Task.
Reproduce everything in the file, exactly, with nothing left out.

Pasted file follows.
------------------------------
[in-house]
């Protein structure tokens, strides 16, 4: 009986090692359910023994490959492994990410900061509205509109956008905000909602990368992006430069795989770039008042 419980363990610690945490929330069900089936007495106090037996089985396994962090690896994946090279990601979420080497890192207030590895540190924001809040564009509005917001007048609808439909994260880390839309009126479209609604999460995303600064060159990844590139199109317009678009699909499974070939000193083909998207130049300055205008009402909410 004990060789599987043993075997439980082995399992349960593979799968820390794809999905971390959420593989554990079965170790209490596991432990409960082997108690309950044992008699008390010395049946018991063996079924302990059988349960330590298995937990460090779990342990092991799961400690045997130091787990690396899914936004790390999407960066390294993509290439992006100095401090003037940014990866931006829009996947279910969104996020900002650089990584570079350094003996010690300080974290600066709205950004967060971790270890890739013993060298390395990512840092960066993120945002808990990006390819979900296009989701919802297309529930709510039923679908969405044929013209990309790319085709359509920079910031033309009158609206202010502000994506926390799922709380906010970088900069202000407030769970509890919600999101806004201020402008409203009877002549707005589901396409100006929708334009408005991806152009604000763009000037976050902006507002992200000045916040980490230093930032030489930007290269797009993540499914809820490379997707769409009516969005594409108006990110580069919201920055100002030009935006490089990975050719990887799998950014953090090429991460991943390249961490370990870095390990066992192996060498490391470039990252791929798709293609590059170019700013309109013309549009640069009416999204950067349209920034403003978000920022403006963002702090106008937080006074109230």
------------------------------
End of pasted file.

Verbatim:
[in-house]
């Protein structure tokens, strides 16, 4: 009986090692359910023994490959492994990410900061509205509109956008905000909602990368992006430069795989770039008042 419980363990610690945490929330069900089936007495106090037996089985396994962090690896994946090279990601979420080497890192207030590895540190924001809040564009509005917001007048609808439909994260880390839309009126479209609604999460995303600064060159990844590139199109317009678009699909499974070939000193083909998207130049300055205008009402909410 004990060789599987043993075997439980082995399992349960593979799968820390794809999905971390959420593989554990079965170790209490596991432990409960082997108690309950044992008699008390010395049946018991063996079924302990059988349960330590298995937990460090779990342990092991799961400690045997130091787990690396899914936004790390999407960066390294993509290439992006100095401090003037940014990866931006829009996947279910969104996020900002650089990584570079350094003996010690300080974290600066709205950004967060971790270890890739013993060298390395990512840092960066993120945002808990990006390819979900296009989701919802297309529930709510039923679908969405044929013209990309790319085709359509920079910031033309009158609206202010502000994506926390799922709380906010970088900069202000407030769970509890919600999101806004201020402008409203009877002549707005589901396409100006929708334009408005991806152009604000763009000037976050902006507002992200000045916040980490230093930032030489930007290269797009993540499914809820490379997707769409009516969005594409108006990110580069919201920055100002030009935006490089990975050719990887799998950014953090090429991460991943390249961490370990870095390990066992192996060498490391470039990252791929798709293609590059170019700013309109013309549009640069009416999204950067349209920034403003978000920022403006963002702090106008937080006074109230």